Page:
Mumbai, Jan 24 (IANS) Departing from its two-year-old tough monetary policy, India’s central bank released Rs.32,000 crore (Rs.320 billion/$6 billion) into the country’s banking system to incrrease liquidity in the economy to revive growth.
The Reserve bank of India cut the cash reserve ratio (CRR), the amount of deposits commercial banks need to set aside as reserves, by 50 basis points to 5.5 percent from 6 percent, effective from Jan 28.
“This step will release Rs.320 billion into the system,” RBI Governor D. Subbarao said soon after presenting the third quarter review of the monetary policy for the current fiscal year.
“The growth-inflation balance of the monetary policy stance has now shifted to growth, while at the same time ensuring that inflationary pressures remain contained,” he added.
The government and the industry welcomed the move. Finance Minister Pranab Mukherjee said the cut in CRR would help address the money market liquidity situation.
The industry on its part urged the central bank to start lowering interest rates in forthcoming reviews.
“The RBI needs to start reducing the repo rate as well in order to start the investment cycle, which has weakened,” said Chandrajit Banerjee, director general, Confederation of Indian Industry.
For that to happen, the RBI Governor said the government had to manage the unweildy fiscal deficit and address supply constraints in food and infrastructure.
“There is an urgent need for decisive fiscal consolidation, which will shift the balance of aggregate demand from public to private, and from consumption to capital formation. This is critical to yielding the space required for lowering rates without the imminent risk of resurgent inflation,” said Subbarao.
“The forthcoming union budget must exploit the opportunity to begin this process in a credible and sustainable way.”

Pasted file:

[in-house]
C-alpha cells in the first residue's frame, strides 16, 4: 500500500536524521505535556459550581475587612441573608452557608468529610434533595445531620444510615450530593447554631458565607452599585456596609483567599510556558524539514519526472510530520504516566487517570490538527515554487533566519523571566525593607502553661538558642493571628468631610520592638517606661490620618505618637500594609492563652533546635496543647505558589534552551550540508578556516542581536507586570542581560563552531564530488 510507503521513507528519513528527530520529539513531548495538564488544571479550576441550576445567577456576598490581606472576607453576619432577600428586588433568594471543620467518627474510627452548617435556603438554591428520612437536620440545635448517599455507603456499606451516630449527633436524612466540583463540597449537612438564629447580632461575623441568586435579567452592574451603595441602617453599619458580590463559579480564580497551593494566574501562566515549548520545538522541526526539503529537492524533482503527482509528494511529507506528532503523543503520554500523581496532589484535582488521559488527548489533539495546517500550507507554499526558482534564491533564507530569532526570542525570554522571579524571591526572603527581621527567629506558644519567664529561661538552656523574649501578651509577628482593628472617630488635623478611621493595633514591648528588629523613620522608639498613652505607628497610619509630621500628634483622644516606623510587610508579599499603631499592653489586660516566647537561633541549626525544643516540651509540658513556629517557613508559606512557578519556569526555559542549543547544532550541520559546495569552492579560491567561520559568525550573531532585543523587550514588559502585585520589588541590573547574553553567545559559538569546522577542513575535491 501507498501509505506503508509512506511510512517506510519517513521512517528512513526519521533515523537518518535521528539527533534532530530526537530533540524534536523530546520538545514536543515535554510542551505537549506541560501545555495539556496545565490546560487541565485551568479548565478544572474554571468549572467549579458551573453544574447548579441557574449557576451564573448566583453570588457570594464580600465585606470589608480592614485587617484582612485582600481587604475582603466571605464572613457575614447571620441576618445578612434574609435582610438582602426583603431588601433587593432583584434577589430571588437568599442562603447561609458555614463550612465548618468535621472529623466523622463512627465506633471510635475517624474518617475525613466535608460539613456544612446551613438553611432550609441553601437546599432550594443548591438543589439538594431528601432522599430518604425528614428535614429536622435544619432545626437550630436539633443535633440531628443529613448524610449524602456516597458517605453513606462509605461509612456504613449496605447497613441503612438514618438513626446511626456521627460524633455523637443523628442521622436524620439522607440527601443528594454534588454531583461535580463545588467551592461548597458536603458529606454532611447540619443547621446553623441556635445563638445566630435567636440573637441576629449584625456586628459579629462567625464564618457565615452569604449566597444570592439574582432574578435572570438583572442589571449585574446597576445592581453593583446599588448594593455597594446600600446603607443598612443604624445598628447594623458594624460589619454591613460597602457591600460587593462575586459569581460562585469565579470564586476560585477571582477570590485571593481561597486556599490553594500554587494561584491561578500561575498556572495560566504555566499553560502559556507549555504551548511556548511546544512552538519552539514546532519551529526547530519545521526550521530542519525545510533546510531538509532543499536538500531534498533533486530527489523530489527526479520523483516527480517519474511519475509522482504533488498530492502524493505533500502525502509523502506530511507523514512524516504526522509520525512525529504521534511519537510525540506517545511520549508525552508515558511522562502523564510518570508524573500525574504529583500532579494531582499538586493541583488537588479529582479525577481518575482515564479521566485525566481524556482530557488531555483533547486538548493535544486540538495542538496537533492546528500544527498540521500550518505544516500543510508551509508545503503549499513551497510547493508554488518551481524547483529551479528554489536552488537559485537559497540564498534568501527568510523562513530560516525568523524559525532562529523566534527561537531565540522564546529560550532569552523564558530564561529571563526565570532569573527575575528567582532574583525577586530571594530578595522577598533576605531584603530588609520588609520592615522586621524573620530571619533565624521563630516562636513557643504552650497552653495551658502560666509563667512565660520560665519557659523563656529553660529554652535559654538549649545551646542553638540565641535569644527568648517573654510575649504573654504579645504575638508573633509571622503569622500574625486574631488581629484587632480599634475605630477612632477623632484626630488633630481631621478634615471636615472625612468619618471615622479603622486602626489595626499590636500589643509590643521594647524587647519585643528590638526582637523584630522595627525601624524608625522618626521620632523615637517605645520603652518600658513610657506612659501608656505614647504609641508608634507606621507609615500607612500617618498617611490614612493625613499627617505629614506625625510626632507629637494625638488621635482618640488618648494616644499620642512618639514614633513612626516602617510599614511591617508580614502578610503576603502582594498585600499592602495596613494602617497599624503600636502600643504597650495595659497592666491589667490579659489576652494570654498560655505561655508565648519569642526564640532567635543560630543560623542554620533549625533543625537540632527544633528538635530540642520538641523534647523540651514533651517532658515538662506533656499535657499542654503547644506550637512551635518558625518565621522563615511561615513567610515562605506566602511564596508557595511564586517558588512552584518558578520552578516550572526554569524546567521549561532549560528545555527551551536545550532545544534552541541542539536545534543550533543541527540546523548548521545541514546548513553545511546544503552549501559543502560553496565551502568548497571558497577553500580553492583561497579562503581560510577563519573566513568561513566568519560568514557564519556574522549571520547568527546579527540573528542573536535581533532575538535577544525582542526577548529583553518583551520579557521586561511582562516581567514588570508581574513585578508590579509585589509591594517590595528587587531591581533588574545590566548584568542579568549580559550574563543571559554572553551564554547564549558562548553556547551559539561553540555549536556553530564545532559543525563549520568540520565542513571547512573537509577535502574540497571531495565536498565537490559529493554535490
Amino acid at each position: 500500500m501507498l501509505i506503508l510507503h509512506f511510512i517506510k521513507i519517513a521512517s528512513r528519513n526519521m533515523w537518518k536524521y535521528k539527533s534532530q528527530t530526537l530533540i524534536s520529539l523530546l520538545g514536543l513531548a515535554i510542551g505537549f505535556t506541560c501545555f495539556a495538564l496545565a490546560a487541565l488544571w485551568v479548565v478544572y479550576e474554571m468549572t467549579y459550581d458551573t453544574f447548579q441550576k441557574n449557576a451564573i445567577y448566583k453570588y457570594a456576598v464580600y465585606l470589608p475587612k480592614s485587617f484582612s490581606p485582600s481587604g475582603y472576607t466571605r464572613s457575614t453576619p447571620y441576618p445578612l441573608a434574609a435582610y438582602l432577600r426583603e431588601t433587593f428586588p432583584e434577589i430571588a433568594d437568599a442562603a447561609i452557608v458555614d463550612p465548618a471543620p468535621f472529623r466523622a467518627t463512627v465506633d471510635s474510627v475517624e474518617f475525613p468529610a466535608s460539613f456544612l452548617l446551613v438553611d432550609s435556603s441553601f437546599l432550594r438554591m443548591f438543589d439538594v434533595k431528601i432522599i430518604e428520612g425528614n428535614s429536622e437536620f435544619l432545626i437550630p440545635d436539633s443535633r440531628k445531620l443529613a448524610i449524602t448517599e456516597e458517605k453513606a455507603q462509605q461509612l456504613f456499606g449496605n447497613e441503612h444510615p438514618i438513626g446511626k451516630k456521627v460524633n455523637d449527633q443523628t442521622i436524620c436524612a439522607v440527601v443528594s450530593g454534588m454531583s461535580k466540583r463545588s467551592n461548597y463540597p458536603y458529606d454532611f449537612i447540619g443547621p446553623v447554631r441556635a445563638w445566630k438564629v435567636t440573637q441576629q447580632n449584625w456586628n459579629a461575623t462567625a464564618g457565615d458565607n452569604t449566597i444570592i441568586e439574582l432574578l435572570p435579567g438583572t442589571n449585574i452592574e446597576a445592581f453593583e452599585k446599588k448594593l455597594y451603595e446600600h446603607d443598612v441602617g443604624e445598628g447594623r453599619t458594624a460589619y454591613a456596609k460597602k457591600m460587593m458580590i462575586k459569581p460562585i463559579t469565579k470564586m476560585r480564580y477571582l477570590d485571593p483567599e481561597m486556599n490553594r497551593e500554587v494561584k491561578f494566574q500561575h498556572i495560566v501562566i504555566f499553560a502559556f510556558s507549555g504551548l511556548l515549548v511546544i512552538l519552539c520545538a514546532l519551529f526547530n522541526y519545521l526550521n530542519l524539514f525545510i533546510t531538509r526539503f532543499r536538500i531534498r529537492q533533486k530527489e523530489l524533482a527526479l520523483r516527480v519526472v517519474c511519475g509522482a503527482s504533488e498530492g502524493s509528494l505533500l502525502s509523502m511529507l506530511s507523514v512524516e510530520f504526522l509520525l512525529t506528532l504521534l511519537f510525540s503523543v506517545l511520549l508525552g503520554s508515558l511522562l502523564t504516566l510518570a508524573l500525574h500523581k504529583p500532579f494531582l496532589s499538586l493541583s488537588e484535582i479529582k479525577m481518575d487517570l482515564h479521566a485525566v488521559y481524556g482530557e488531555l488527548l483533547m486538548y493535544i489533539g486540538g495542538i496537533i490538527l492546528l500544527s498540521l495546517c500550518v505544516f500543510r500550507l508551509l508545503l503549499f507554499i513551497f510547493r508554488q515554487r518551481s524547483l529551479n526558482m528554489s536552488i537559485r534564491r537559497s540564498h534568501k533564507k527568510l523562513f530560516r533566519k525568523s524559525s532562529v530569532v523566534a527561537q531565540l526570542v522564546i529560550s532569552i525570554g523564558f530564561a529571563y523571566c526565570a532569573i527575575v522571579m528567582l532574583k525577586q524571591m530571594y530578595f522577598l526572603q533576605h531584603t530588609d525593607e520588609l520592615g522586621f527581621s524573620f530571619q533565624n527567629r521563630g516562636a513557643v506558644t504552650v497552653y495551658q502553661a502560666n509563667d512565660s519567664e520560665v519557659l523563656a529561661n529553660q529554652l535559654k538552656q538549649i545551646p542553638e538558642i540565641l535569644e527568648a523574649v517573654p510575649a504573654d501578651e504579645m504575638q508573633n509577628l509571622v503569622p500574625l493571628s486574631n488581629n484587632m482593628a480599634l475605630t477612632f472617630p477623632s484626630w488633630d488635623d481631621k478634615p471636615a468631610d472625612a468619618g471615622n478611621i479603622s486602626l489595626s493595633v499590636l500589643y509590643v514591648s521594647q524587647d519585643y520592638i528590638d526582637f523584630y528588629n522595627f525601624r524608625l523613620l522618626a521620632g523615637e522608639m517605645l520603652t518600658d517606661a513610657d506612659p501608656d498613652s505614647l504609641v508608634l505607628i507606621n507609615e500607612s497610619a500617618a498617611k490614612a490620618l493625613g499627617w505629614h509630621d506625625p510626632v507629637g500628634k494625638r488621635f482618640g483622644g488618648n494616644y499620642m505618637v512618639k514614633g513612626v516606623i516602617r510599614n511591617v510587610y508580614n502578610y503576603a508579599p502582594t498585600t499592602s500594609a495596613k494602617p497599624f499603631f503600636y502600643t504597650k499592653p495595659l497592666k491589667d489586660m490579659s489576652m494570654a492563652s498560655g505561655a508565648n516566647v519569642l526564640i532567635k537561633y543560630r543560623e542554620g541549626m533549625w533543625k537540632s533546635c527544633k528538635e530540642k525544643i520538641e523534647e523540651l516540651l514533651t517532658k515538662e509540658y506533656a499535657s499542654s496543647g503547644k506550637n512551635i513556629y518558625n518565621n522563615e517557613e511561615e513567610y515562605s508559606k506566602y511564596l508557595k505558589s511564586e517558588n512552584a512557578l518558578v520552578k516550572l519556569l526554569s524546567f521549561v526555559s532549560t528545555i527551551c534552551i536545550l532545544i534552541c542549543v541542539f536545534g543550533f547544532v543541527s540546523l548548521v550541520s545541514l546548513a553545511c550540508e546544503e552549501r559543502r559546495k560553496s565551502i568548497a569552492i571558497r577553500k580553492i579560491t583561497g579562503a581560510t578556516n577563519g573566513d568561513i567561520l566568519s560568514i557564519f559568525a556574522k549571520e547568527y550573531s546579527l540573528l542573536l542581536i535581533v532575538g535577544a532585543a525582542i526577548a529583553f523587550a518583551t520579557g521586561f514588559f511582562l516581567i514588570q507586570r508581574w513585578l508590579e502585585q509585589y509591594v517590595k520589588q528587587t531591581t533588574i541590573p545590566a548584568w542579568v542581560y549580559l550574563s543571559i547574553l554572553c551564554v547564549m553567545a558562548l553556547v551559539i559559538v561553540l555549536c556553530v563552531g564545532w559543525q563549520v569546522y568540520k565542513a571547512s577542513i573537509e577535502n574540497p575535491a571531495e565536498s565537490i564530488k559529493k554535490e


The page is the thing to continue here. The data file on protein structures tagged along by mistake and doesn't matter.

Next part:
Markets, however, cheered the unexpected cut in CRR. The 30-scrip sensitive index (Sensex) of the Bombay Stock Exchange (BSE) soared past the 17,000-mark, though it slipped a tad at close.
For the past two years, the central bank had been taking steps to curb liquidity with a mix of measures such as hikes in the short-term lending and borrowing rates to contain inflation that had risen to double digits with food inflation at 20 percent once.
But the measures affected investments and increased the cost of capital to the industry. As a result, industrial output has been largely sluggish in the current fiscal.
Cumulative factory output in the April-November period has been tardy at 3.8 percent as against a growth of 8.4 percent in the like period of 2010.
“The policy actions and the guidance are expected to ease liquidity conditions, mitigate downside risks to growth and anchor medium-term inflation expectations on the basis of a credible commitment to low and stable inflation,” Subbarao said in Tuesday’s policy statement.
In the monetary policy review, the central bank also lowered its growth projection for the current fiscal to 7 percent from 7.6 percent earlier, while retaining its forecast on inflation at 7 percent by the end of March.
The next mid-quarterly review will be on March 15 and the monetary policy for 2012-13 will be announced April 17.